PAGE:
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  • Nature and History in the Potomac Country: From Hunter-Gatherers to the Age of Jefferson by James D. Rice
  • Isaac J. Emrick
Nature and History in the Potomac Country: From Hunter-Gatherers to the Age of Jefferson. By James D. Rice. (Baltimore: Johns Hopkins University Press, 2009. Pp. xvi, 338.)

Much like the work of environmental histories from the late twentieth century, Rice's second book connects the regional history of the Potomac River to the ecological interactions of human residents to the development of the region. His 2009 work advances the conversation way beyond the environmental determinism of previous analyses and instead focuses on the similarities and conflicts between human ecological imaginations and their real-world effects across a wide span of history. He begins with the development of indigenous ecological practices along the Potomac in the deep past and traces the complex interplay between human choices and climate change from 900AD till the development of maize agriculture and onward into the height of the Little Ice Age. Mirroring the historical reality, Rice begins placing Europeans in the Indian-controlled landscape and examines the gradual process of shifting influence in ecological decisions in the Potomac throughout the seventeenth century. The second half of the book shifts toward more traditional geopolitical narratives as Rice examines the changes in western Potomac land control and usage during the late seventeenth and eighteenth centuries. The discussion closes where it began, highlighting the legacy of indigenous ecological imagination in the overall history of the human occupation along the Potomac River.

Native Americans' active and diverse roles within the Potomac region and beyond are handled with nuanced cultural understanding and scientific supports throughout Rice's writing. Native people are neither determined by their landscape nor are they inscrutable ecological marvels. In fact, Rice's discussions remain grounded in the realities they faced and experimented with regularly to maintain themselves. Likewise, Rice complicates the assumption that English ecological desires were incompatibly different from Indians, as seen in the work of Patricia Seed's Ceremonies of Possession. Rice explains that until the 1670s the English "embraced a diversity of landscapes within an encompassing market economy and thus did not require the Potomac Valley should be remade into a Little England" (82). This desire for cohabitation was marked by a great similarity and compatibility with entrenched Algonquian ecological practices. Far from flattening the indigenous understanding of landscapes and their interactions, Rice is careful to explain different indigenous groups' diverse ecological imaginations, effectively treating them with the same historiographical care as one would when discussing European environmental history.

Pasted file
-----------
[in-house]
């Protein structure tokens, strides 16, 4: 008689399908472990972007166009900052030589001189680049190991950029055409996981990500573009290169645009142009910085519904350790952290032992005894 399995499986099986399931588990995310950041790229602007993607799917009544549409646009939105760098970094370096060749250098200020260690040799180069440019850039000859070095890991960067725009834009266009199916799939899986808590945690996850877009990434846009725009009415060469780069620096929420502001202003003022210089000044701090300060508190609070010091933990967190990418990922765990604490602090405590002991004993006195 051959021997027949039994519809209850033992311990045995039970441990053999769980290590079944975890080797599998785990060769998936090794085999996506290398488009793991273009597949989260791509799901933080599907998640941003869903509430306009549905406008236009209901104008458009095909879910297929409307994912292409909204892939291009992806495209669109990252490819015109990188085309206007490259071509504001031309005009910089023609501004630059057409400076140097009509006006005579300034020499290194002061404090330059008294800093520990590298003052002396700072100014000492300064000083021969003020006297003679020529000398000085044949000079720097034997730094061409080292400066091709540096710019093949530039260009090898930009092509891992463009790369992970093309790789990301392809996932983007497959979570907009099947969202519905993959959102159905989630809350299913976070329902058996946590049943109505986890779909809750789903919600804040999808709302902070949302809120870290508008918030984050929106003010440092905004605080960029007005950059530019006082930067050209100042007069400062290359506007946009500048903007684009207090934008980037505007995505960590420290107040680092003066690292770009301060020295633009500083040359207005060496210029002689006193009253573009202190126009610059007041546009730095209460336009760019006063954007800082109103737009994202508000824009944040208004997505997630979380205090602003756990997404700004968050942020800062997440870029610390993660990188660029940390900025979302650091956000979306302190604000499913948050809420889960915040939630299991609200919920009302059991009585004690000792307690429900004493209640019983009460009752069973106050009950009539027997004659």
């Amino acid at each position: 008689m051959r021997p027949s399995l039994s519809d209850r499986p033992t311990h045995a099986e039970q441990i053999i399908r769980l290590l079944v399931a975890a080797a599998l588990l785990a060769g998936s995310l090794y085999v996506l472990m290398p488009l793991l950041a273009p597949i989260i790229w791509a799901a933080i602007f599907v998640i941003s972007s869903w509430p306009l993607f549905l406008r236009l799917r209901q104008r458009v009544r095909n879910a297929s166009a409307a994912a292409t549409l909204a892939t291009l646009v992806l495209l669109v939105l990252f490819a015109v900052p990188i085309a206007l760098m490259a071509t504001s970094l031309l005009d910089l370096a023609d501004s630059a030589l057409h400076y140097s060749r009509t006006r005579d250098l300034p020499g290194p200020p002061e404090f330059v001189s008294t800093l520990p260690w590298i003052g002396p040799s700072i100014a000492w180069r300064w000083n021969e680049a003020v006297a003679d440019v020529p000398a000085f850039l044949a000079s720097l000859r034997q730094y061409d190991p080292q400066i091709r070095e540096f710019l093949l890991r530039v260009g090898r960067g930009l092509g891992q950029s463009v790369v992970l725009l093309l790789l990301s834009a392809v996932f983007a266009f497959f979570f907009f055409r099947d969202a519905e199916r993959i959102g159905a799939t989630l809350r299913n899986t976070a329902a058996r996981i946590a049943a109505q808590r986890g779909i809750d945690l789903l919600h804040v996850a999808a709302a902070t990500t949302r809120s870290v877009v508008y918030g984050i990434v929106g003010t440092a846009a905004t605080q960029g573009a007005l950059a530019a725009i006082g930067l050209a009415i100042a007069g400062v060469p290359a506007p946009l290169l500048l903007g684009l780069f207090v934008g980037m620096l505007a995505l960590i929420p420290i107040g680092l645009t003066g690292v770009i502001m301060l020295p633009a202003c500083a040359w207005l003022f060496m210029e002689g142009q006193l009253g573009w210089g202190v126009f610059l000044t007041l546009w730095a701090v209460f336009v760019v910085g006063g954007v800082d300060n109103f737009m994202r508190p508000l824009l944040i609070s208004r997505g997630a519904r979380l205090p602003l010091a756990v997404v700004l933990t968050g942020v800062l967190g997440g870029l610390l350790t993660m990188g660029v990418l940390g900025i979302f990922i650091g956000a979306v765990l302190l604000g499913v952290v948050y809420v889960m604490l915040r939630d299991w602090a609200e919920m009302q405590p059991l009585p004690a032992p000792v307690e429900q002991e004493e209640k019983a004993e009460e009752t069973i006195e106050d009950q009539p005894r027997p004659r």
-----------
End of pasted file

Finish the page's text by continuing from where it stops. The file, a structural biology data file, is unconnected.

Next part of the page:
While land ownership always lingers in the background of Rice's discussion in the first seven chapters, the narrative turns away from ecological [End Page 123] and environmental concerns and focuses on more traditional "ownership" and geopolitical mechanisms during the intercultural chaos of the late seventeenth century through the mid-eighteenth century. Though extremely well researched and exciting to read, this section veers away from the environmental focus and strengths of previous chapters. It is a solid and balanced ethnohistorical synthesis of the period but is loosely connected to previous ecological analysis. In the last few chapters, Rice returns to the environmental concerns and what happens as the English gained demographic control over the Potomac above the falls. He explains why the English continued to restrict their settlements below the falls until well into the eighteenth century by focusing on the cross section of tobacco agriculture, Indian-Indian warfare, and limited geographic knowledge of the interior (175). This echoes the prevailing understanding of much of the eighteenth-century historiography.

There is a final, noticeable but certainly understandable, shift in the last two chapters that focuses more on the dramatic shifts in landscape allocation through land title and the new economic concerns of small-scale backcountry farmers. The conversation does not ignore Native American involvement; in fact, it underlies each of the decisions of the European settlers in the far western regions of the Potomac River. Rice suggests that the economic shifts of farmers toward "regional exchange economies" is shortlived after the Seven Years' War and Pontiac's Rebellion, and they returned to connected market economy (237). The economic concerns...


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